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Redistricting controversial at local level as rural vs. urban rivalries surface

BLOOMINGTON (HOI) - Key decisions are expected to be made as soon as Thursday night on redistricting, a once-in-a-decade process potentially altering the McLean County Board's political makeup for years to come.

The county board's subcommittee on rules meets Thursday at 5:45 p.m. to consider vastly different proposals, although the board would continue to have 20 elected members.

Political polarization evident nationwide is making local redistricting more contentious. Plus, redistricting decision-makers don't have census information yet because the COVID-19 pandemic slowed the process of receiving up-to-date population data.

All nine Democrats on the board signed a petition submitted Wednesday for the full county board to meet in a special session. The meeting will be held next Tuesday if the rules panel recommends what Democrats think is a less-favorable outcome for urban areas of Bloomington-Normal.

That plan, favored by the McLean County Farm Bureau, would shrink the number of districts in half to only five. Each district would have four elected representatives. Currently, each of the ten districts are represented by two county board members. Republicans hold a 11-9 majority on the board.

Democrats noted rural communities make up 23% of the county's population, but they have 30% representation on the board.

Board member Elizabeth Johnston, speaking at a public hearing on Monday, said reducing the number of districts would require merging sections of Bloomington-Normal with unincorporated areas.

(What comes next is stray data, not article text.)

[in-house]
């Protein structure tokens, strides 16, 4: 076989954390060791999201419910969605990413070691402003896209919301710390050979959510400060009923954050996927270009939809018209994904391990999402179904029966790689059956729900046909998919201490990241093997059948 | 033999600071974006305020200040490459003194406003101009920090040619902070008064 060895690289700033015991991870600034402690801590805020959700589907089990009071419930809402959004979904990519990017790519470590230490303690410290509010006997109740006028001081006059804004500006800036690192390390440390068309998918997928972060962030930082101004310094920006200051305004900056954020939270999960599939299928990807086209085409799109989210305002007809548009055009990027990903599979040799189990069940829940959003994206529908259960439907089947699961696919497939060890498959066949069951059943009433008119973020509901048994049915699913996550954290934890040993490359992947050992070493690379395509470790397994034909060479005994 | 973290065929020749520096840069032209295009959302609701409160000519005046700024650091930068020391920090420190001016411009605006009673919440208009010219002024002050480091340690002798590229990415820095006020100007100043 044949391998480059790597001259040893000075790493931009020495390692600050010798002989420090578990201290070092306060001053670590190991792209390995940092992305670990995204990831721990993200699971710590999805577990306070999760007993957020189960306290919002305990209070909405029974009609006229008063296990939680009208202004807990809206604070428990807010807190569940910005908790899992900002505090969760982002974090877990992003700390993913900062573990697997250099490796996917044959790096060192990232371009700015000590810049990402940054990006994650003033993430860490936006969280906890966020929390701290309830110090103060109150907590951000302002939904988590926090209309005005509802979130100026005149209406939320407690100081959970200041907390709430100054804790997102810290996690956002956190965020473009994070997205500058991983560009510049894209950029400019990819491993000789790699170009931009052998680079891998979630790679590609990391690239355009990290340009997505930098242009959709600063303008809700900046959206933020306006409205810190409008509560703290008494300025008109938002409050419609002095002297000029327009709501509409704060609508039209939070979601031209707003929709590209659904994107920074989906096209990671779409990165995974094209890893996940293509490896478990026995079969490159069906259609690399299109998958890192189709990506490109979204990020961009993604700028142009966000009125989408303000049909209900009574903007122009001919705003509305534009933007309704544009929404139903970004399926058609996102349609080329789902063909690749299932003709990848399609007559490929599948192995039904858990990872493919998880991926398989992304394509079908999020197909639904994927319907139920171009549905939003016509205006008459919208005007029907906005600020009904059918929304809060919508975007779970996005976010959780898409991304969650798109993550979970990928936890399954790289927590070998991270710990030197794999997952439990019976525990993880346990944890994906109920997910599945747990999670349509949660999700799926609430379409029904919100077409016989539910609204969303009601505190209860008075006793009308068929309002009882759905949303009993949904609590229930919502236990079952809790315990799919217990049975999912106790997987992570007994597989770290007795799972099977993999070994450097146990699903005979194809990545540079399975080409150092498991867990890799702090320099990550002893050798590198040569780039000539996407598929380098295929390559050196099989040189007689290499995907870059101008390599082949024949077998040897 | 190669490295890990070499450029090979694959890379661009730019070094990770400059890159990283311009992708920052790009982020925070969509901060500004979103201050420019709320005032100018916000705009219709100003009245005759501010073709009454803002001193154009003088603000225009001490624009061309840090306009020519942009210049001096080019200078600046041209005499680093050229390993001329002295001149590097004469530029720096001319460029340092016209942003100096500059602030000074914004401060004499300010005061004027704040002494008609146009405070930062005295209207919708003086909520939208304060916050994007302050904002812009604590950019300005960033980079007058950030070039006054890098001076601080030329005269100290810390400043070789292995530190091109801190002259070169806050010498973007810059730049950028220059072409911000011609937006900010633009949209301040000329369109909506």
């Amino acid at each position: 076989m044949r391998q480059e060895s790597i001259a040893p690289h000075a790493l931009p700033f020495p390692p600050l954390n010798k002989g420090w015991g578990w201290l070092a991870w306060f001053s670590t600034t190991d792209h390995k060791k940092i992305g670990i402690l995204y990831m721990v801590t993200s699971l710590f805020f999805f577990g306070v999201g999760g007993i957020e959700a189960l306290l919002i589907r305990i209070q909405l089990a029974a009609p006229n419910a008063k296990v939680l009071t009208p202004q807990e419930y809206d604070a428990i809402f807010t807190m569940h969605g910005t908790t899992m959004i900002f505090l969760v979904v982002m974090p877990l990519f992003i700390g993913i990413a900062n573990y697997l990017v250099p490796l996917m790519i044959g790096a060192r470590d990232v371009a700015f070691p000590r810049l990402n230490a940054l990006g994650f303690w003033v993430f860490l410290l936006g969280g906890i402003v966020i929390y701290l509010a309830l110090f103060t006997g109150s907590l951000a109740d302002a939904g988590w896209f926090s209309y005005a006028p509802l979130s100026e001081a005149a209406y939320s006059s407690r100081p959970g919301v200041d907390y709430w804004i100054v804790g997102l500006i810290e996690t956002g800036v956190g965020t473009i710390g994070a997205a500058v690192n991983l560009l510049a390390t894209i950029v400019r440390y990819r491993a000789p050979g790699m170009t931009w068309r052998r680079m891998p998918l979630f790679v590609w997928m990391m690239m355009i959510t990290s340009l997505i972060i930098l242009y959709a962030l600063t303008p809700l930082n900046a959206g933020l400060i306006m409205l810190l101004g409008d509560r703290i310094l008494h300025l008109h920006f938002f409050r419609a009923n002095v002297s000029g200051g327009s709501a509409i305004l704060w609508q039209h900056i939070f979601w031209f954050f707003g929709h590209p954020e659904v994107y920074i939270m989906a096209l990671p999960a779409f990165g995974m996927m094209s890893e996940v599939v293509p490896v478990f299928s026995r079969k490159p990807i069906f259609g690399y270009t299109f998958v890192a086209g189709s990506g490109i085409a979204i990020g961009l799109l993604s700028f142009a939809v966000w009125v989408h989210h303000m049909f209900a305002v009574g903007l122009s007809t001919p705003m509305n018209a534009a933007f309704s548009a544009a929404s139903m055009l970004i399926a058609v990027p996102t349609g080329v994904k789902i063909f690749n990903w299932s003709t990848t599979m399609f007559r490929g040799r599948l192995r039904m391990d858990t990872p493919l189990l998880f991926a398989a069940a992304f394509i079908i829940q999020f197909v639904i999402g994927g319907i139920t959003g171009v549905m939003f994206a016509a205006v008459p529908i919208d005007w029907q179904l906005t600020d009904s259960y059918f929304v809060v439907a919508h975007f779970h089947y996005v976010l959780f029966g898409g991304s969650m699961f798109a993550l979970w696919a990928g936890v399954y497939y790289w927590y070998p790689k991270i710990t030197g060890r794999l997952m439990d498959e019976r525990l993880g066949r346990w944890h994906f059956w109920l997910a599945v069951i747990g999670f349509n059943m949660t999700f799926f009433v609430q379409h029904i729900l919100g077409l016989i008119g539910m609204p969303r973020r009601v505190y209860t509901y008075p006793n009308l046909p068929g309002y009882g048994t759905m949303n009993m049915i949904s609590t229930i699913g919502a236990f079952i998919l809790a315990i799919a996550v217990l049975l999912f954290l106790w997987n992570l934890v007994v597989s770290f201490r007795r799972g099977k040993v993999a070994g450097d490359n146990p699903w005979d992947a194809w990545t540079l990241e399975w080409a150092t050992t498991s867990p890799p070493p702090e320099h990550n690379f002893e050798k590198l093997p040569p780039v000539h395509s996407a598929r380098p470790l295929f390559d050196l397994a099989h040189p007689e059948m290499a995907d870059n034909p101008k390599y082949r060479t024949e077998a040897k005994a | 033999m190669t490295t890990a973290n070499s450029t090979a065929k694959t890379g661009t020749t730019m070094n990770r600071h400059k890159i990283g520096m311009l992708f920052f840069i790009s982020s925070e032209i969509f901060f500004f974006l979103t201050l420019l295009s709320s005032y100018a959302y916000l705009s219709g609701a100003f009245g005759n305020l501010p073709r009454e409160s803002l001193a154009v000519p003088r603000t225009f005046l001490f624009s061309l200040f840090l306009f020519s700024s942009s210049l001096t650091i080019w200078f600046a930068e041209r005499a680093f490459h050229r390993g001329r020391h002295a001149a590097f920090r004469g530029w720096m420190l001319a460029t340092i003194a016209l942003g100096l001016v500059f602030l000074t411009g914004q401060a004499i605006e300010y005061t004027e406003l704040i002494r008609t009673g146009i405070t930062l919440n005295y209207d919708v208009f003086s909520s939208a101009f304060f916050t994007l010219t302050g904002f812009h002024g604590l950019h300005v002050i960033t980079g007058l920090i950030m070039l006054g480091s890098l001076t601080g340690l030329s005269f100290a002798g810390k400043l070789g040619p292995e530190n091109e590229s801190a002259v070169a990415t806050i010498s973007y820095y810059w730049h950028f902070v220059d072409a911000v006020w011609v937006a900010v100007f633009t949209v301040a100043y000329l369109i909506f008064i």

"I understand that many of those advocating a reduced district plan believe that doing so would preserve, even increase, the rural voice on the board," said Johnston.

That's "a clear indication that they believe that Bloomington Normal residents should not have as much say in how their own tax dollars are spent," said Johnston, who's a District 5 representative covering parts of Normal.

Johnston initially recommended expanding the number of districts to 20, with one county board member representing each district, a change requiring a voter referendum.

Johnston and other Democrats now favor keeping the status quo until latest census information is available.

"As it stands, the 2011 maps have produced the most diverse board in the county’s history, with equal male/female representation, 2 representatives elected as college students, a partisan split that mirrors the consistent voter turnout, and our first Asian American board member," said Johnston.

"While creating smaller districts would give opportunities for even greater diversity, holding the current district set up would prove far superior than an effort to dilute those voices," Johnston added.

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Howard Packowitz

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